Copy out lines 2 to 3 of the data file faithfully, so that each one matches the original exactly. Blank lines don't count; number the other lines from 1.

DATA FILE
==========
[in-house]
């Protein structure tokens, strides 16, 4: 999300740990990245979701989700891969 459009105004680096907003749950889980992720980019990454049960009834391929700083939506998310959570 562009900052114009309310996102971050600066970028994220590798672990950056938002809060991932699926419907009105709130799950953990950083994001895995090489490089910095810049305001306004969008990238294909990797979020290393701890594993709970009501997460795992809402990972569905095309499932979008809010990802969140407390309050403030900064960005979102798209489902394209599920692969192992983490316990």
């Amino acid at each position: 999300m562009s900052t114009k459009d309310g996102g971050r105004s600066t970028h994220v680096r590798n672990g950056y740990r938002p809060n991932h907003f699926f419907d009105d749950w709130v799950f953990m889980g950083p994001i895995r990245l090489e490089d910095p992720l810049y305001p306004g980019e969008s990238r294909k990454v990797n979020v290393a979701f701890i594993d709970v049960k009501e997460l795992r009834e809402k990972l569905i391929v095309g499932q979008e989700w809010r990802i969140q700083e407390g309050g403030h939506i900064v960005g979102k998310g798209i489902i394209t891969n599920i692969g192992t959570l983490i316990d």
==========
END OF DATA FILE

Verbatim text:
């Protein structure tokens, strides 16, 4: 999300740990990245979701989700891969 459009105004680096907003749950889980992720980019990454049960009834391929700083939506998310959570 562009900052114009309310996102971050600066970028994220590798672990950056938002809060991932699926419907009105709130799950953990950083994001895995090489490089910095810049305001306004969008990238294909990797979020290393701890594993709970009501997460795992809402990972569905095309499932979008809010990802969140407390309050403030900064960005979102798209489902394209599920692969192992983490316990």
């Amino acid at each position: 999300m562009s900052t114009k459009d309310g996102g971050r105004s600066t970028h994220v680096r590798n672990g950056y740990r938002p809060n991932h907003f699926f419907d009105d749950w709130v799950f953990m889980g950083p994001i895995r990245l090489e490089d910095p992720l810049y305001p306004g980019e969008s990238r294909k990454v990797n979020v290393a979701f701890i594993d709970v049960k009501e997460l795992r009834e809402k990972l569905i391929v095309g499932q979008e989700w809010r990802i969140q700083e407390g309050g403030h939506i900064v960005g979102k998310g798209i489902i394209t891969n599920i692969g192992t959570l983490i316990d």